How to Get a Certified Copy of Your Divorce Decree in Wisconsin
By Anna Assad
Unlike a divorce certificate, a divorce decree has more detailed information regarding the terms of your divorce, such as property settlements and child custody arrangements. You can get a certified copy of your decree from the issuing Wisconsin court. The certified decree contains the court's official stamp, indicating the decree matches the papers the court has on file for your case. You'll have to visit the court in person to obtain your certified divorce decree.
Call the Wisconsin circuit court clerk's office of the family division that granted your divorce. Tell them you need a certified copy of your divorce decree and ask when you can pick it up. It is helpful if you have your case number. Ask what the identification requirements are to obtain your certified divorce decree. Requirements vary by court, but acceptable forms include your state driver's license and your birth certificate. Inquire as to the applicable fee for a certified copy.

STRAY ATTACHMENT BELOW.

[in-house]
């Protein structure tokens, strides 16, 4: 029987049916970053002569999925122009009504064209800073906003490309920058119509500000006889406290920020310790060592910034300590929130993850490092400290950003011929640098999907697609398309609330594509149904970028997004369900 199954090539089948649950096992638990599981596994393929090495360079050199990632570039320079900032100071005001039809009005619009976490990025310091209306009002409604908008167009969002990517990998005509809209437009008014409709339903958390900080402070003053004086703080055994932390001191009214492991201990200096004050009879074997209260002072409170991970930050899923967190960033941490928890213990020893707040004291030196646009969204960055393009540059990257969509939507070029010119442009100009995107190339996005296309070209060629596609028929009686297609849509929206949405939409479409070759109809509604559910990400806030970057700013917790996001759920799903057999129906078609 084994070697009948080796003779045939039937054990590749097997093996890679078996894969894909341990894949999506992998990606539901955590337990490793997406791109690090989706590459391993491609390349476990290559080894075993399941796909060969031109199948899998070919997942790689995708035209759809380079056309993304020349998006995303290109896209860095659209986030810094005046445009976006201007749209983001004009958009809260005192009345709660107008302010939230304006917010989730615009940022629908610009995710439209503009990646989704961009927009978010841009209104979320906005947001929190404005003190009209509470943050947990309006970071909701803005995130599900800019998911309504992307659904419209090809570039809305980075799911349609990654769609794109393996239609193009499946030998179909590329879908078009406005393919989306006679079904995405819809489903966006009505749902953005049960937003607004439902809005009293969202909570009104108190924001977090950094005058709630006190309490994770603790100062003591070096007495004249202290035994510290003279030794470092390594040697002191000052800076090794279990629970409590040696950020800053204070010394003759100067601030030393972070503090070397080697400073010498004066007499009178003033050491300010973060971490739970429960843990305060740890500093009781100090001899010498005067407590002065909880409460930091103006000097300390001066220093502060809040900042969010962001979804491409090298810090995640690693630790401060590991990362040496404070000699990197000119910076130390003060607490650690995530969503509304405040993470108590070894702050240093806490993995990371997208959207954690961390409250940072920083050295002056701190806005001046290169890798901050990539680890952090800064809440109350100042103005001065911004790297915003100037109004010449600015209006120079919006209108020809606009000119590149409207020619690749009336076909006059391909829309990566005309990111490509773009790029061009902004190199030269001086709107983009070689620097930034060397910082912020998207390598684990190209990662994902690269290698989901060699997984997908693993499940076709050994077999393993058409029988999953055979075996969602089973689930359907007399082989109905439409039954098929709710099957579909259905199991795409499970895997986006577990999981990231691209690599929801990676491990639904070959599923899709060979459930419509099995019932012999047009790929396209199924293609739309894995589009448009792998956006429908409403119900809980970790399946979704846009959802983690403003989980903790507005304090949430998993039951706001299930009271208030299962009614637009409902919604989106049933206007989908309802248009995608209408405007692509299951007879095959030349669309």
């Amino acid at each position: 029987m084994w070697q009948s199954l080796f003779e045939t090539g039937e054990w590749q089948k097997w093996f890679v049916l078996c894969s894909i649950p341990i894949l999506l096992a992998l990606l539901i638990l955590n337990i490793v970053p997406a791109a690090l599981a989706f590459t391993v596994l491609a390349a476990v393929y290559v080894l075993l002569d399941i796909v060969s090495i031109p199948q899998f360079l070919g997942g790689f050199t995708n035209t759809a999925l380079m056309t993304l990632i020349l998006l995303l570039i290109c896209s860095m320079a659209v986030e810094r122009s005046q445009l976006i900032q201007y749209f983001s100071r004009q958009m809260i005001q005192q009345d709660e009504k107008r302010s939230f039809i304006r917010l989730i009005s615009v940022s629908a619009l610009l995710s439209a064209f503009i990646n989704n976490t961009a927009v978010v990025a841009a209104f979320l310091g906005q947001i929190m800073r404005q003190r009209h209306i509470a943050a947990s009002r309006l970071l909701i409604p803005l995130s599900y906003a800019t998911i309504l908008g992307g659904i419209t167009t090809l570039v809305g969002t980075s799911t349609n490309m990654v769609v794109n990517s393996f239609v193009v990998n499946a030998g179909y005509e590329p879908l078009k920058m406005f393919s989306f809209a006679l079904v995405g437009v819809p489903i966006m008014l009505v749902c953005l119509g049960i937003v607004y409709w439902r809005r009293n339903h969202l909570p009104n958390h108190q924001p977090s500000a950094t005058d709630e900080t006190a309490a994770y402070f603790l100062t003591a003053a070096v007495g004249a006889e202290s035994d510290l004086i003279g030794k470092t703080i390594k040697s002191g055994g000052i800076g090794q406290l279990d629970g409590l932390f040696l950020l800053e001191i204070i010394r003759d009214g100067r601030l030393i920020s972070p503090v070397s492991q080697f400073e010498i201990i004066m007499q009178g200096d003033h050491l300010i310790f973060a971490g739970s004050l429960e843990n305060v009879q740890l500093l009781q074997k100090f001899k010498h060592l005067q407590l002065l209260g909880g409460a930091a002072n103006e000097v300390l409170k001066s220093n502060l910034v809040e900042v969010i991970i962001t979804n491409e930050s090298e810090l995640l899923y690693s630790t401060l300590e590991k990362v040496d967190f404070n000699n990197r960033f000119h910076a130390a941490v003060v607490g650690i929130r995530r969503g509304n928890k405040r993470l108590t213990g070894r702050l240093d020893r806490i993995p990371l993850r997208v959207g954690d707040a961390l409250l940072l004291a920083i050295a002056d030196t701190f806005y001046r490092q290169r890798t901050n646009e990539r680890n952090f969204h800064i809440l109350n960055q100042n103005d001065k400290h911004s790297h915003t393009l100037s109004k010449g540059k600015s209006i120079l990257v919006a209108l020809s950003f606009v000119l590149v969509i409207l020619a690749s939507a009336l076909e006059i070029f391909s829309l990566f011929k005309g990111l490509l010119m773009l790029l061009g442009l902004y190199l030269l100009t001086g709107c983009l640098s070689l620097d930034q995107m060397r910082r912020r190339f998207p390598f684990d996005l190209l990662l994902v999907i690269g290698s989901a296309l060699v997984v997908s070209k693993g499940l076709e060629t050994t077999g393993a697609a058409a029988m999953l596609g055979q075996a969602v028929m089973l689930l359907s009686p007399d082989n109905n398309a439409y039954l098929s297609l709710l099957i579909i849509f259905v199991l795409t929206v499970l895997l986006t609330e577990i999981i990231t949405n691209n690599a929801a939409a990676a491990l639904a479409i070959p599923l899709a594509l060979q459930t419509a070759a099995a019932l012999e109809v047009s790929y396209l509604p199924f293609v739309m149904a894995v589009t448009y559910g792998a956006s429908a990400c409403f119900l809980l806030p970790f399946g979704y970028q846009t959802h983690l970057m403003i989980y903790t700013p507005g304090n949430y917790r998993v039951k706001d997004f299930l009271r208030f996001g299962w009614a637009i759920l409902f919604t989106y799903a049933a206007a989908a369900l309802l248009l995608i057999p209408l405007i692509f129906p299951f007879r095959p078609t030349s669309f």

Read More: How to Get a Certified Copy of Divorce Decree
Visit the Wisconsin circuit court clerk's office. Bring the required identification with you. Ask for a certified copy of your divorce decree. Follow the clerk's instructions. You may have to sign a short form.
Pay the fee. Take the certified copy of the decree the clerk gives you.
Items you will need
Certified copy fee
The official website of the Wisconsin court system has a list of circuit court locations by county.
You may be able to send your agent to get the copy if you've given another person power of attorney. Contact the court directly to ask what the procedures are for out-of-state retrieval. Policies vary by court and are set by the court's rules.
Only parties directly involved in the divorce case, usually just the former couple and their divorce attorneys, can obtain copies of a divorce decree.
Anna Assad began writing professionally in 1999 and has published several legal articles for various websites. She has an extensive real estate and criminal legal background. She also tutored in English for nearly eight years, attended Buffalo State College for paralegal studies and accounting, and minored in English literature, receiving a Bachelor of Arts.